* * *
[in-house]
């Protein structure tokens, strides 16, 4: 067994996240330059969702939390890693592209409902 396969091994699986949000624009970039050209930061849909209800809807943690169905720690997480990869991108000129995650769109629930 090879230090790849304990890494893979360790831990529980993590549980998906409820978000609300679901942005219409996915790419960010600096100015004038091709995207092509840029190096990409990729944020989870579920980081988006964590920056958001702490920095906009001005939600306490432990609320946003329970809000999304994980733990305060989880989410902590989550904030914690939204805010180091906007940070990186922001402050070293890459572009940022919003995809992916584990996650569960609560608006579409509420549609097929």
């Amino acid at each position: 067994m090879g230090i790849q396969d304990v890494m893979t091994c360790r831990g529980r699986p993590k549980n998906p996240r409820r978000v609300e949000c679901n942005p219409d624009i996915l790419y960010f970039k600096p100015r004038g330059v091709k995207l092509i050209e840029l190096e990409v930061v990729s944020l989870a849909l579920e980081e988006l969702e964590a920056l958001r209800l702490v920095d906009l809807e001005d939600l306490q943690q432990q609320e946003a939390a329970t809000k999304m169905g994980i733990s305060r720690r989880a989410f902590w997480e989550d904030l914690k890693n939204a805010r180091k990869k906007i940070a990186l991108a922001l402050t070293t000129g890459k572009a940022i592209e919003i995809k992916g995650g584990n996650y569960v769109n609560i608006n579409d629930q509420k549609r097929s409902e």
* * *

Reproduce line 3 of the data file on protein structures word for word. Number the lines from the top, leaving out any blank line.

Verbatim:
């Amino acid at each position: 067994m090879g230090i790849q396969d304990v890494m893979t091994c360790r831990g529980r699986p993590k549980n998906p996240r409820r978000v609300e949000c679901n942005p219409d624009i996915l790419y960010f970039k600096p100015r004038g330059v091709k995207l092509i050209e840029l190096e990409v930061v990729s944020l989870a849909l579920e980081e988006l969702e964590a920056l958001r209800l702490v920095d906009l809807e001005d939600l306490q943690q432990q609320e946003a939390a329970t809000k999304m169905g994980i733990s305060r720690r989880a989410f902590w997480e989550d904030l914690k890693n939204a805010r180091k990869k906007i940070a990186l991108a922001l402050t070293t000129g890459k572009a940022i592209e919003i995809k992916g995650g584990n996650y569960v769109n609560i608006n579409d629930q509420k549609r097929s409902e």